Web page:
The ban takes effect from August 7 to September 4, this year.
Elizabeth Naa Afoley Quaye, Minister of Fisheries and Aquaculture Development, announced this at a press conference in Accra on Friday.
The Minister explained that the closed season is meant for all fleets, comprising canoes, inshore boats and trawlers.
Vessels involved in the harvesting of tuna are, however, exempted from the ban.
According to the sector Minister, vessels involved in the harvesting of tuna conduct their business at deep seas and were not near areas reserved for other fleets.
The Minister said although August had been touted as the bumper season, the same period has been described as the perfect high food production for fish to eat.
“The fish consume food rapidly, grow quickly and spawn. The maximum spawning potential is often in August every year.”
According to her, the closed season was not going to be a one-off process, adding that it would continue annually until Ghana’s fishing stock improved.
She appealed to fisher folks to sacrifice a little to save the fishing industry and also save them from complaining of low catch.
Madam Afoley Quaye recounted that over the past two decades, the fisheries sector had seen a massive decline, and it appeared that Ghana’s marine was heading towards “a total collapse”.
She said one of the reasons why Ghana reached that stage was because there was weak governance in the fishing sector, and so there was the need to salvage the situation within three years.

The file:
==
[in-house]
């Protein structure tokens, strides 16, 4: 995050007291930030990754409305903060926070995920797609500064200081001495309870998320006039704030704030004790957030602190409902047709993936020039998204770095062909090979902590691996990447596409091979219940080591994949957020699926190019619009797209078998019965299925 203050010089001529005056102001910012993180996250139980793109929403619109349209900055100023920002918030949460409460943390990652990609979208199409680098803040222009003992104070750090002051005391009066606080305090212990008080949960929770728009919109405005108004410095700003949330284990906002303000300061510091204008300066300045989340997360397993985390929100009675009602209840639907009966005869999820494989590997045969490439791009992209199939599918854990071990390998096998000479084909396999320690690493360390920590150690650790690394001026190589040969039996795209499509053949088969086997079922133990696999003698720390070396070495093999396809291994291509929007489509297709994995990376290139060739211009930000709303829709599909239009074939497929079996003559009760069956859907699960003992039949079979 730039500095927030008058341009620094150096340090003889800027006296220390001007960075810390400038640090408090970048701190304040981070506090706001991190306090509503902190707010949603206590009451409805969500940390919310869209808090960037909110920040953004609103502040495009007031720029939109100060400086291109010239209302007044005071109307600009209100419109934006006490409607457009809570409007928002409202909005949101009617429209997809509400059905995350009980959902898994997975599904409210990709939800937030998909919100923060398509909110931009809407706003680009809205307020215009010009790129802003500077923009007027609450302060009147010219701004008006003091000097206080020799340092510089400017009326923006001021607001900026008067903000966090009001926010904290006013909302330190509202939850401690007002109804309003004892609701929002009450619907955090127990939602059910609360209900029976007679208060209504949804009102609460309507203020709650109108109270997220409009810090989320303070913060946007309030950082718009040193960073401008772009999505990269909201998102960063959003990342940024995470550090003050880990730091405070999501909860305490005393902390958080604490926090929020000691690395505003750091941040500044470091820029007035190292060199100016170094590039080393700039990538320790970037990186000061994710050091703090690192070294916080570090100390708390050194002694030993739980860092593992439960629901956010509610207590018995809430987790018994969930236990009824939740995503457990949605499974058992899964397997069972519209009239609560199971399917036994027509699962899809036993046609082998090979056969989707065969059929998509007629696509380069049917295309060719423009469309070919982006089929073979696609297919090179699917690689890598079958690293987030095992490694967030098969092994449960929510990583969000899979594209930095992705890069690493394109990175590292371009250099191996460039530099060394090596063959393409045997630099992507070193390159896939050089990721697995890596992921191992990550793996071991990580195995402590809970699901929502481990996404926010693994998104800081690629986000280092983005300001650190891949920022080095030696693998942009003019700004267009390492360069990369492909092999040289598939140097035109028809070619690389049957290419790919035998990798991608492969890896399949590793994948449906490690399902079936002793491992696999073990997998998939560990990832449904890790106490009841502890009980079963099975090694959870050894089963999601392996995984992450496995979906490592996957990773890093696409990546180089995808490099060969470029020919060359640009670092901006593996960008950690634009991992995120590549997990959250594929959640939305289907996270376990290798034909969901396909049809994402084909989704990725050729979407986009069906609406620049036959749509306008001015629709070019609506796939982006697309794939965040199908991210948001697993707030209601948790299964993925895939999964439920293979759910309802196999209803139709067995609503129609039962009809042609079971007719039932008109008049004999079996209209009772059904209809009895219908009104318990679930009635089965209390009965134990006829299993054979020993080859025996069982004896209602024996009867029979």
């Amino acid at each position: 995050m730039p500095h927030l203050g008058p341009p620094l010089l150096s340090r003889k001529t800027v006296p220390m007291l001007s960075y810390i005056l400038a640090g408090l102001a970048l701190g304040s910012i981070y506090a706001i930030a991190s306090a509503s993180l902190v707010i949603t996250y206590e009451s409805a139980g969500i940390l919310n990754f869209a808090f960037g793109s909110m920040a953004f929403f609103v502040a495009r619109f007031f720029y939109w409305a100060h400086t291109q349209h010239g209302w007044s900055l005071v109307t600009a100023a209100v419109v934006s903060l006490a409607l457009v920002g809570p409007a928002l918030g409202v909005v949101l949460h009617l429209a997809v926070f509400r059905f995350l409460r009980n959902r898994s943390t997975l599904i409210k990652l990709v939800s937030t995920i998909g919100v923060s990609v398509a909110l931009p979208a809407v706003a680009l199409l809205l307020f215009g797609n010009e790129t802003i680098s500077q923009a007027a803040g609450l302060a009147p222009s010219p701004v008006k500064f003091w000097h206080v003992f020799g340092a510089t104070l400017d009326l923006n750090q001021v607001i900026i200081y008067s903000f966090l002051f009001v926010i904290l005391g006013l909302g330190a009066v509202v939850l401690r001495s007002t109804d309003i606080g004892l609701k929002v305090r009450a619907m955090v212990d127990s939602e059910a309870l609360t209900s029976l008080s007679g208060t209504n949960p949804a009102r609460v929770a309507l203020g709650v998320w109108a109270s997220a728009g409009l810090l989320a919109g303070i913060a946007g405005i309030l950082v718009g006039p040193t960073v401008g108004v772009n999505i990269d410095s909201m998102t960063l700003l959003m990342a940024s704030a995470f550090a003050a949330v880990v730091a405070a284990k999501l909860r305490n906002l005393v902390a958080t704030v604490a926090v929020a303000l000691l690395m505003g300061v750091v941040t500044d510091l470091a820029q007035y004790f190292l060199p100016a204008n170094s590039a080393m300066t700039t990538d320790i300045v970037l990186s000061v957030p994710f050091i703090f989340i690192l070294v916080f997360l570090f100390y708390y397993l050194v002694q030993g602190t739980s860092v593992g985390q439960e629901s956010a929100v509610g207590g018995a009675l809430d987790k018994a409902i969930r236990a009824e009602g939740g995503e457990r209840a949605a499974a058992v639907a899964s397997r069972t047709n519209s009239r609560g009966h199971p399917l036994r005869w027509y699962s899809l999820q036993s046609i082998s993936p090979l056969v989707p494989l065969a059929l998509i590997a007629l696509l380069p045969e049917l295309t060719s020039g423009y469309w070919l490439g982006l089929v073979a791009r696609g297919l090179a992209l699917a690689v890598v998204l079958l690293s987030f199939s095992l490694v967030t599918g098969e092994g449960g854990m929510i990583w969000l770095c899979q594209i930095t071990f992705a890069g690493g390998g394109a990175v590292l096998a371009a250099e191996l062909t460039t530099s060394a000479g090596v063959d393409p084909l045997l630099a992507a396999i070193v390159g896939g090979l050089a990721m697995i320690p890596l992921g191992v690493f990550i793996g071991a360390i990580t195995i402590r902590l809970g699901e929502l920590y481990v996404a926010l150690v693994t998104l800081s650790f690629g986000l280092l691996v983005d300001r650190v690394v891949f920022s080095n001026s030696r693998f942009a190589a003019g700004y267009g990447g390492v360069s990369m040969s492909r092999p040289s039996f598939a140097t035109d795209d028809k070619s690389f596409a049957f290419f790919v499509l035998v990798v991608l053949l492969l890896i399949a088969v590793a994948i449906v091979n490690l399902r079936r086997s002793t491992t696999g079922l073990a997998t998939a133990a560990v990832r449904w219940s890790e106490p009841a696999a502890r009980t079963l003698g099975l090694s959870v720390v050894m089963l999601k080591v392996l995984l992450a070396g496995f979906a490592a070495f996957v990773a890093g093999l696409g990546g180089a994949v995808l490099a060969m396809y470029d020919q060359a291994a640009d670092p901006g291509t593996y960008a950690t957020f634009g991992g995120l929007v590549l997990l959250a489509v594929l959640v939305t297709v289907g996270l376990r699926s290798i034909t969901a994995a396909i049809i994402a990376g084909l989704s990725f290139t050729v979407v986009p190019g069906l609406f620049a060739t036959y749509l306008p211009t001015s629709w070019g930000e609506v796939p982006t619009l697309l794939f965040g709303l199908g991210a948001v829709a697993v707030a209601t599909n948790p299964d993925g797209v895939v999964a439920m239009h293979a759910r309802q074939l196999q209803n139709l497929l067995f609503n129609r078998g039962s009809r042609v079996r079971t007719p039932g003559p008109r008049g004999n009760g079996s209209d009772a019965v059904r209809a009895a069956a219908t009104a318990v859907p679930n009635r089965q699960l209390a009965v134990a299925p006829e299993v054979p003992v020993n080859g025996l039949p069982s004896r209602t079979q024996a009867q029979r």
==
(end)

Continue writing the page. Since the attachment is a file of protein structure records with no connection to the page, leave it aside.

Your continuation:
“Our fisheries governance mechanisms had not been able to match and stamp out the multi-faceted illegal unreported and unregulated fish practices such as use of lights for fishing and obnoxious chemical harvest, among others.”
The Minister noted that continuing with the closed season policy with good fisheries management and enforcement practices against illegal fishing, it was expected that landing of small pelagic fish by artisanal fisheries would increase from 15,000 metric tonnes to 90,000 metric tonnes by the year 2025.
She said countries such as Morocco, Mauritania, Senegal, Guinea Conakry and Rodriguez Island near Madagascar have been able to go through closed season and they were reaping more benefits.
The sector Minister said security forces and other agencies would be on standby to ensure an incident-free closed season.
She said under the Fisheries Act, persons found engaged in fishing during closed seasons could be fined $500,000 and others could also have their gears seized.
Meanwhile, some fisher folks have expressed their misgivings about the closed season. Some disagree with the timing, and lamented over the need to secure some types of fishes for their festive occasions.
Ghana has over 13,000 artisanal canoes, 80 Ghanaian flagged trawlers and 300 semi-industrial boats on her waters. Although fishing is very high, the catch had been extremely low.